He’d provide a like-for-like replacement for Brandon Mebane in terms of style and position. He’s a classic one-technique. Adding him to Seattle’s D-line rotation could give them a nice, cheap Mebane replacement for the next few years.

Willie Henry’s technique needs work (drops his head way too much) but he also does things very few guys his size can do. In round two, he could also be an option. He’s close to Frank Clark.

We’ve noted Kaufusi — who aced the agility drills at the combine despite being 6-6 and 285lbs.

Austin Johnson plays with his hair on fire and I think the Seahawks will like that even if he isn’t an amazing athlete. They might be willing to turn a blind eye. Jordan Hill isn’t a big time athlete and Johnson plays with real intensity. Here’s McGinn’s source:

Fits multiple schemes. Late first, early second. Like him. Plays more 3-technique but he can play nose.

Maliek Collins also had a great short shuttle and is a former wrestler. Joel Heath’s athletic performance led us to wonder if he could be their next O-line convert — but could they work him into their D-line rotation as a surprise pick? Quinton Jefferson also tested well for agility. Adolphus Washington, aka the forgotten man, didn’t have a good combine on top of some character concerns late in the season but he might be the closest comparison in this class to Malik Jackson.

Chris Jones had an underwhelming combine for a player of his potential — an issue that seems to sum up his pro-prospects. Here’s what McGinn’s scout said about Jones:

He could easily be in the top 50 but he is such a dog. He’s an underachiever.

The Tweet at the top of the page insinuates the Seahawks wouldn’t be interested in Emmanuel Ogbah based on scheme fit — but athletically he’s an intriguing proposition as more of an EDGE.

It seems likely that the Seahawks will use their first two picks to address the trenches, whether it’s an O-line then D-line combo or vice versa. While adding to the offensive line might be Pete Carroll’s self-confessed priority — getting another DE-DT hybrid (and some extra depth at running back) might be next on the list.

142 Responses to “How will the Seahawks approach adding a defensive lineman?”

  1. Nick says:

    Rob, doesn’t Sheldon Day have a similar build to Jordan Hill?

  2. MJ says:

    Good stuff per usual, Rob.

    I gotta say…it seems so obvious that SEA will go OL/DL in R1 and R2, that I’m pretty much bracing myself for something unexpected to happen. I know that’s a cliche thing to say on a Seattle board, but the more obvious the type of picks these become, the less confident I am that they will happen.

    All that said, I do think Bulllard seems like a guy they would naturally like. And I think we all know that if PC/JS absolutely have to have a guy, they will use the necessary capital to acquire him.

  3. Trail Hawk says:

    Rob, and all others, I was looking at RB and how the draft has been for the last few years. 2014 and 2015 you have 8 taken before the 4th, 2013 6 taken. I constantly see CJ Prosise ranked at 9th or 10th best this year. If we take a RB in the 3rd who do you take, Ervin or Prosie? I like what Ervin can bring but I have to say if he’s still on the board take Prosise.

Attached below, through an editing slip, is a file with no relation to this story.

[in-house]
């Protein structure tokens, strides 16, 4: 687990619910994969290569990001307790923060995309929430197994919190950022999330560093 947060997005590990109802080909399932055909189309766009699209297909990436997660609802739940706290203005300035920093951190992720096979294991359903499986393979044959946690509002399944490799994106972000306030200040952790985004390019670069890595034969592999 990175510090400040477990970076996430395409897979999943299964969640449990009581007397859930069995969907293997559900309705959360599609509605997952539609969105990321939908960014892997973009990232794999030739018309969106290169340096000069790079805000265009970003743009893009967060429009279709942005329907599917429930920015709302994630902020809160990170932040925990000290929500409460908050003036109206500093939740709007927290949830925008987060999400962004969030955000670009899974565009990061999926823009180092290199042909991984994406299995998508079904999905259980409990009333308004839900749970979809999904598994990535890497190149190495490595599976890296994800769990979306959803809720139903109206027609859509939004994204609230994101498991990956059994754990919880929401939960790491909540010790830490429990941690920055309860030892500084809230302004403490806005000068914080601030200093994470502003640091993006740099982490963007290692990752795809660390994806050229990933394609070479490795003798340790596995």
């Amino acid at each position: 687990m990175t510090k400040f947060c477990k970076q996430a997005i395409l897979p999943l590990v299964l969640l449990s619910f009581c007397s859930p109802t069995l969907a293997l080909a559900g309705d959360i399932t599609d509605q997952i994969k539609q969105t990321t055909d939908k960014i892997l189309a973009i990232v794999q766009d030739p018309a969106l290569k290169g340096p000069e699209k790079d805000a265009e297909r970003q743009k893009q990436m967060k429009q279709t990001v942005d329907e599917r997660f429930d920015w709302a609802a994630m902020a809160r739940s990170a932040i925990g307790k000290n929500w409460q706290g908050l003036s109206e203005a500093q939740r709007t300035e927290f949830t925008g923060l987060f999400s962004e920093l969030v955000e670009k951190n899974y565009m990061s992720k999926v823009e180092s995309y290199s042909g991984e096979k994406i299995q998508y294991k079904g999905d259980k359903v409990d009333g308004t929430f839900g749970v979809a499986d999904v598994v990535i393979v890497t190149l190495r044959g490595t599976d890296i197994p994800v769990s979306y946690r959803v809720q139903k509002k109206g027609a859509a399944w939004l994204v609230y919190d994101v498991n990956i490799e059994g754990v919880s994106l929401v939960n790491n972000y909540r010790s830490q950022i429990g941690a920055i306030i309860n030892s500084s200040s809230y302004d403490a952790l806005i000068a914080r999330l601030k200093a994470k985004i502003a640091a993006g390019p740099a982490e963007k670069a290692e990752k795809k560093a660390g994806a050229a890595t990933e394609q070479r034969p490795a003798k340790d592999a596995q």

• Volume12 says:

      I take Ervin every day of the week that ends in ‘y.’

      Prosise is a bit of a one year wonder, a lot of upside, but at the combine he did not look good, dropped everything.

      For me, the negatives outweigh the positives.

    • Wall UP says:

      You’ll have to pick him before Chip does at 68 their 3rd Rd pick.

  4. Seahawk in LA says:

    I agree with your comments that Marsh and Clark seemed to be drafted to fit the Michael Bennett mold–so it’s weird that they have both since dropped weight to get into the LEO mold. Clark is especially weird to me because he showed a proclivity for making plays from DT in preseason and during his limited regular season snaps and now is seemingly too light to play in there.

    • C-Dog says:

      I thought that was a bit weird, too. I think it shows they’ve continually looked for a Mike B type, but I think what Mike B does is very difficult. He just has that knack, and he has years of experience doing that.

      This is just me, but I don’t think Clark was necessarily totally comfortable inside. He said during training camp that he’s never done it before. He made some splashy plays here and there, but sometimes would get washed away. I think they probably see his value as an edge rusher now. On the flip side, Jonathan Bullard has done a lot inside, and I believe he is on the record saying he wants to play 3 technique. I think he’s probably the best shot in this draft at being a Mike B type.

  5. cha says:

    “He’d provide a like-for-like replacement for Brandon Mebane in terms of style and position. He’s a classic one-technique. Adding him to Seattle’s D-line rotation could give them a nice, cheap Mebane replacement for the next few years. ”

    Just going off of the Mebane comp, do you think the late 2nd round is a good value for Clark? I know spending a 1st round pick on a space eating DT who has more value in the run game than pass rush isn’t the best investment of draft capital. Is the low 2nd a good range for that?

    Does Clark have ‘plug him in Week 1 at One-Tech’ ability? Or untapped pass rush potential that would make picking him at 56 worth it?

    • Rob Staton says:

      Ideally round three for that position but depends on who’s available at #56 and their thoughts on Clark.

      I’m not sure any DT is plug in for week one.

    • CHawk Talker Eric says:

      He’s not a pass rushing DT, but he can collapse pockets and drive blockers into the RB at the point of attack.

  6. Sam Jaffe says:

    Rob,